I have looked into the night sky and seen the dark moon, and I have thrilled to know that my eyes were among the few eyes that could see it. I have heard the voice of the god Nuitari and reveled in his blessed touch as I cast my spells. Long ago, the magic breathed and danced and sparkled in my blood. Now it crawls out of my fingers like maggots swarming from a carrion carcass. I would rather be that corpse than be a slave to one who so fears the living that she can trust only servants who are dead.
-Dalamar the Dark
Hang on to your hats…it’s gonna be a helluva ride…!
Dragons of a Vanished Moon takes up about two minutes before the end of Dragons of a Lost Star; however, it begins from a different perspective, as Palin and Dalamar witness the final confrontation between Goldmoon and Mina…and share equal horror as they discover the truth behind the One God. (Since they didn’t spoil it on the inside cover of the book, I’m not gonna spoil it here…even though if you’re reading this review right now, you probably already know!)
Things start coming together early on. On one front, the blind silver dragon Mirror (formerly of the Citadel of Light) teams up with the blue dragon Razor (formerly dragon-mount to Marshal Medan) to find out the full story behind Mina and her One God. The Knight Gerard infiltrates Mina’s army to learn her plans, while the Knight Odila is out to find more about the One God (amazing how many people want to know that, eh?). Gilthas is busy leading the Qualinesti across the plains towards Silvanesti, not realizing that they’re dealing with their own problems at the moment…including a leader who’s gone missing (although certain elves-and most readers, undoubtedly-know where he’s gone).
And then there’s Tasslehoff, once again playing with toys that he probably shouldn’t, whose activities gather the attention of…well, let’s just say they’ve been looking around for a long time now.
I was glad to see that Galdar the minotaur, who didn’t get all that much time in Dragons of a Lost Star, gets a great deal more time in this one. A certain former archmage also makes a couple of appearances, where least expected. And thanks to Tas, we get a chance to see again other important characters from Krynn’s past, including (in my opinion), the most feared being to ever walk the face of Krynn. There’s also a wonderful cameo appearance by a group from the other Dragonlance books that Weis has been associated with.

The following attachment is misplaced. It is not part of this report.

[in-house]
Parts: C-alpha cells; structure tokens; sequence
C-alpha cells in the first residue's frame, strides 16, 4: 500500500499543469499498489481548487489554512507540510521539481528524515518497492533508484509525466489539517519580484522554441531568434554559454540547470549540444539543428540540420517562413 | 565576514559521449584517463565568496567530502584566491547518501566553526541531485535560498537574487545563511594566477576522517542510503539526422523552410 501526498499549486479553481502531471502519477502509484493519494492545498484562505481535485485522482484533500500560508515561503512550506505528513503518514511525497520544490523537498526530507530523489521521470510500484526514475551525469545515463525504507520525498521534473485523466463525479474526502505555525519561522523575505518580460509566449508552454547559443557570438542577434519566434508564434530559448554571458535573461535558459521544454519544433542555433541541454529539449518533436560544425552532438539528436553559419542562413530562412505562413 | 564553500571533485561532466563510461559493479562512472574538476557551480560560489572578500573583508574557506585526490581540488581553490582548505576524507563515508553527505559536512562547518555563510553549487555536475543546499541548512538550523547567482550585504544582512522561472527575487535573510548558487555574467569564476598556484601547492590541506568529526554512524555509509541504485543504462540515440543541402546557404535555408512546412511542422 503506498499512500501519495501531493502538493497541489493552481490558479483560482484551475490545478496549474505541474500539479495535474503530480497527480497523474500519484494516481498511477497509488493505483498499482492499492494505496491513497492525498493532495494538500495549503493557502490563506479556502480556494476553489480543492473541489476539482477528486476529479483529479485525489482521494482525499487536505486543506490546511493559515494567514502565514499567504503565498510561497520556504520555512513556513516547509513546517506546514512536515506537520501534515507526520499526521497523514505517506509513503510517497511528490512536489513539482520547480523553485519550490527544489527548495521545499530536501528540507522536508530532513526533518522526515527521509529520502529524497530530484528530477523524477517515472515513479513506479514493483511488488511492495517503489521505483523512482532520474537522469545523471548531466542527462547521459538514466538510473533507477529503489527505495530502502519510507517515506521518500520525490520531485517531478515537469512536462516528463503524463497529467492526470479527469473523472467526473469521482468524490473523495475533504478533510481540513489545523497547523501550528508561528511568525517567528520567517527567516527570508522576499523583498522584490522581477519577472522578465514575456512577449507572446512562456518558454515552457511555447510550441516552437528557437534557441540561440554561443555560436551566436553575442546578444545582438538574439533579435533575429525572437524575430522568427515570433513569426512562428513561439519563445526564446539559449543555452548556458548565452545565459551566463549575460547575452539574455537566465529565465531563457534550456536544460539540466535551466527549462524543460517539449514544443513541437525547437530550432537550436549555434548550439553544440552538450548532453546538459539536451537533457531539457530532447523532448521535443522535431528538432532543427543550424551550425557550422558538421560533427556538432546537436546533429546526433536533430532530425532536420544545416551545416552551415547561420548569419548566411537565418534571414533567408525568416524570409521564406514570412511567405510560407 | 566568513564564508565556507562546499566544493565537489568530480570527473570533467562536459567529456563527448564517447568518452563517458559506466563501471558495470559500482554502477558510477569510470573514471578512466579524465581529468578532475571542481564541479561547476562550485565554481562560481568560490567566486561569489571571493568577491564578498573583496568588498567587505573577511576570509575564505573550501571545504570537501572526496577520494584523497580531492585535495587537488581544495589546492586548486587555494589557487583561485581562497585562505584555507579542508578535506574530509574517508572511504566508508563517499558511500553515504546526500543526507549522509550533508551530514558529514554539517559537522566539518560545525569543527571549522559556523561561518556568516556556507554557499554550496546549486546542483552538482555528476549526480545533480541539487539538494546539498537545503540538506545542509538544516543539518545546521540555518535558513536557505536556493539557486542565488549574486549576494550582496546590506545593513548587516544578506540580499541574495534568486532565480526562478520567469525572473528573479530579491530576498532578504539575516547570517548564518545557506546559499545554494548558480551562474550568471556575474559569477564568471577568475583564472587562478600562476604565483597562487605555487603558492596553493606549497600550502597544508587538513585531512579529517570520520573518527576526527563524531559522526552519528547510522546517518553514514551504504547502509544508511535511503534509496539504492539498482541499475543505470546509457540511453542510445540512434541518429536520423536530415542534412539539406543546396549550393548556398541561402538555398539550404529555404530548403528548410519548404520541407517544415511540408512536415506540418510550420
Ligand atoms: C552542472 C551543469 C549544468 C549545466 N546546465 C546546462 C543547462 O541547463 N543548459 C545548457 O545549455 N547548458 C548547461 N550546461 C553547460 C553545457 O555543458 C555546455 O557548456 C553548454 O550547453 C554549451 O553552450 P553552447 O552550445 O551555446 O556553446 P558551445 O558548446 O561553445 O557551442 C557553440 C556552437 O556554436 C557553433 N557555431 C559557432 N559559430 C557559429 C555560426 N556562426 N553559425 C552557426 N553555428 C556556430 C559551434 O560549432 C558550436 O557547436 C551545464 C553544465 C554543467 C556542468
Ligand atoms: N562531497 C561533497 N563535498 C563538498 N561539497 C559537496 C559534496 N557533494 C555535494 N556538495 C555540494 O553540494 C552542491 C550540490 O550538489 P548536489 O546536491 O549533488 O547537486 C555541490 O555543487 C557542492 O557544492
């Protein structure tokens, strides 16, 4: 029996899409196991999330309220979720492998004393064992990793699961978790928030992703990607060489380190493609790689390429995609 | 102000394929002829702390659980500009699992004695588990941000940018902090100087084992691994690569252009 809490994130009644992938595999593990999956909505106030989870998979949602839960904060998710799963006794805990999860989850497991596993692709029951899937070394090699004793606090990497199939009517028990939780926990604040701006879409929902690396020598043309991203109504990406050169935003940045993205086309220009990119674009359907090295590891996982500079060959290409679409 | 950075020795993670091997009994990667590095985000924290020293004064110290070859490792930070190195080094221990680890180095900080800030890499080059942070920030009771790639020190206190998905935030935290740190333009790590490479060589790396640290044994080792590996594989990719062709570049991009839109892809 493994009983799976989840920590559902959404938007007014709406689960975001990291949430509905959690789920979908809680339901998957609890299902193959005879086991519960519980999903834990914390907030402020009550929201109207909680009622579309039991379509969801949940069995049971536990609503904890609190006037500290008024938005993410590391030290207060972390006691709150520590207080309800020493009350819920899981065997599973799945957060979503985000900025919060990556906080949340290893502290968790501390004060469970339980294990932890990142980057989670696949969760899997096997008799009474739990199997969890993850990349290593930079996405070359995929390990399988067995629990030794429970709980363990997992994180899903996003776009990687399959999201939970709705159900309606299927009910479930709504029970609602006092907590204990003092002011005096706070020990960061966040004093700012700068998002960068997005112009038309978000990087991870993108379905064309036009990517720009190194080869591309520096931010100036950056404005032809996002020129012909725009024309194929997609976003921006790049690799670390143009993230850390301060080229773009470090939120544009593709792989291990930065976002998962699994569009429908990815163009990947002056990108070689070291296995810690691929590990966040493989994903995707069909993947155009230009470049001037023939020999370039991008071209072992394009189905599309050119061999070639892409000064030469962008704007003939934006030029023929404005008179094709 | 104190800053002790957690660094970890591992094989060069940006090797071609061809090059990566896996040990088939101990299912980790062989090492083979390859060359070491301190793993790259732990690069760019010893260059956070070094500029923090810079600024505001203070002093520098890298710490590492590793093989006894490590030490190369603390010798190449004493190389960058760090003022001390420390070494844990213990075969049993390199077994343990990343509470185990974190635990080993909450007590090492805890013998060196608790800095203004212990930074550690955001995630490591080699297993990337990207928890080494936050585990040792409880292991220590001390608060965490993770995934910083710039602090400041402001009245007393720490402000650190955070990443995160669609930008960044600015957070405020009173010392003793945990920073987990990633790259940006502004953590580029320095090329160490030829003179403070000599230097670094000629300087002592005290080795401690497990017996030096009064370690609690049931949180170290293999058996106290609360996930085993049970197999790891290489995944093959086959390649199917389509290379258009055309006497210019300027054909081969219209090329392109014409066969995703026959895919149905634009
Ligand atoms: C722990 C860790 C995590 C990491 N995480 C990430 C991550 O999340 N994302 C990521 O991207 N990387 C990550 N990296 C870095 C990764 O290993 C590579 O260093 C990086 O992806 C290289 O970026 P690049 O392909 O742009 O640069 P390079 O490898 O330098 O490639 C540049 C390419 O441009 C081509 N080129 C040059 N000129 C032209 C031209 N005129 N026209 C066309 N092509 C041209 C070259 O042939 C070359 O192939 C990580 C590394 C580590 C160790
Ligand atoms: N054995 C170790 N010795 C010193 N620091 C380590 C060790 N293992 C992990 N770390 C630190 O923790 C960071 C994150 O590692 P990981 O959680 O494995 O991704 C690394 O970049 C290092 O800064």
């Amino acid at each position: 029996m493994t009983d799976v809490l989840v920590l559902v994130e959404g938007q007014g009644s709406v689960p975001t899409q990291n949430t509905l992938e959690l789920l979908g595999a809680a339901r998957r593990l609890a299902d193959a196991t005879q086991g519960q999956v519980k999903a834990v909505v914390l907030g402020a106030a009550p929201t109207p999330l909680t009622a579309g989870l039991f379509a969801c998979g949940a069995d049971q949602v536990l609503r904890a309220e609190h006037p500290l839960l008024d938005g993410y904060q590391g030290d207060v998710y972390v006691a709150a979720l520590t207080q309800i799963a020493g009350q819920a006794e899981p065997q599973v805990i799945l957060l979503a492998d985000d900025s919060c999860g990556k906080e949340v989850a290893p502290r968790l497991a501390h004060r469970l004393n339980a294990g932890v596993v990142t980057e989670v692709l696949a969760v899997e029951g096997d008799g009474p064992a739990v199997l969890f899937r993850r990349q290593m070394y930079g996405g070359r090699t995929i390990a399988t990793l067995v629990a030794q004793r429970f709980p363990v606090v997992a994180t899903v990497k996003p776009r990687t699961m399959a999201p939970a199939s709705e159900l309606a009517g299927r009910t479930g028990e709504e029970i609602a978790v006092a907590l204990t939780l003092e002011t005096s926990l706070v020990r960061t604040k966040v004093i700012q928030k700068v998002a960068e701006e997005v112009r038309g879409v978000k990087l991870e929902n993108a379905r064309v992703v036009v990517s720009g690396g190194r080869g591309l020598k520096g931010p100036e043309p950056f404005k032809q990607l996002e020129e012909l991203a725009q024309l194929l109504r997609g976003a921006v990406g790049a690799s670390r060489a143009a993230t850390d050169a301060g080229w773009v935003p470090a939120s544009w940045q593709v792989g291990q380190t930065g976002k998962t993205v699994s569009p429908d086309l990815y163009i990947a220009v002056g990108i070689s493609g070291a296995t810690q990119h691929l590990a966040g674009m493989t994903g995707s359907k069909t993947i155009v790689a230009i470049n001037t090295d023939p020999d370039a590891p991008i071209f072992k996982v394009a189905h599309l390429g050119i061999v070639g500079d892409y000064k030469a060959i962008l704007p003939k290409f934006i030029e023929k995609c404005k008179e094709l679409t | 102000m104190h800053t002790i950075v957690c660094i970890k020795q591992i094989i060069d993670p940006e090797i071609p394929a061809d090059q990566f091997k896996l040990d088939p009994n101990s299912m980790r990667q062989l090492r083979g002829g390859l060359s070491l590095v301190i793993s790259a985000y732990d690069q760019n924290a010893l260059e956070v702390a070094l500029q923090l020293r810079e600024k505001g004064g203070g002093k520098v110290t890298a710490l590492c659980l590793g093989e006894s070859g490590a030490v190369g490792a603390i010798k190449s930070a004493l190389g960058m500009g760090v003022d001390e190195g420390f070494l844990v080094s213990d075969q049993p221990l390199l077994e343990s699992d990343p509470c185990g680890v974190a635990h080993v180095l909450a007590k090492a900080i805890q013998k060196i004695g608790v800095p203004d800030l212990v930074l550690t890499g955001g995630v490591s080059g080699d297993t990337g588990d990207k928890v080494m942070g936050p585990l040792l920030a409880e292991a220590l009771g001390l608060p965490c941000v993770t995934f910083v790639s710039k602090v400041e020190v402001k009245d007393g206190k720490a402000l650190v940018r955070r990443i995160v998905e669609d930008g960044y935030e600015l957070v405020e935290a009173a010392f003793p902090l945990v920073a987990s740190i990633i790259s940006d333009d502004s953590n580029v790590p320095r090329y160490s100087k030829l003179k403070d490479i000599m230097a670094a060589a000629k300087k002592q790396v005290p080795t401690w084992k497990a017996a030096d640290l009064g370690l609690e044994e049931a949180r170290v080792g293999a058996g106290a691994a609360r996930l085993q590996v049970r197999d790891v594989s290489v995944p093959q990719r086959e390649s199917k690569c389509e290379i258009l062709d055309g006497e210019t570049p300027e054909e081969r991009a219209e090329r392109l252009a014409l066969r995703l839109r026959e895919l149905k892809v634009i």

The big question, though, is: does Dragons of a Vanished Moon deliver on the great promise of the previous two books? There’s been enough mystery building up, and a lot of questions answered, but a few still outstanding…does this book take care of them? Well, I’d have to say it certainly does! The big outstanding questions all get answered, which I felt was important. Equally importantly, we get a mix of moral dilemma (if the One God is evil, but still is a god, what to do?) and action (such as the awaited battle between the dragon overlord Malys and Mina). We get further insight on the relationship between Mina and her god, which shows that the One God is most certainly not a kindly one. And even in all of this, we still get some humor along the way. And when all is said and done, there are a couple of significant sacrifices that will change Krynn forever (what, again?). And just in case everything goes by a little too fast, there’s a nice in-character afterward that explains in a nutshell why
It’s safe to say the conclusion of the War of Souls sets up a new status quo for the Dragonlance saga, as Weis and Hickman have shaken everything up just as badly as they had with Dragons of Summer Flame. They also close the book on just about all the original Dragonlance characters in one way or another, leaving the slate clean for any characters they wish to develop for the future (or characters from other authors; I’m not sure what’s next for the Dragonlance franchise). Dragons of a Vanished Moon does not disappoint in reader satisfaction and I highly recommend this book (and indeed, the War of Souls as a whole) to any fan of “high” fantasy.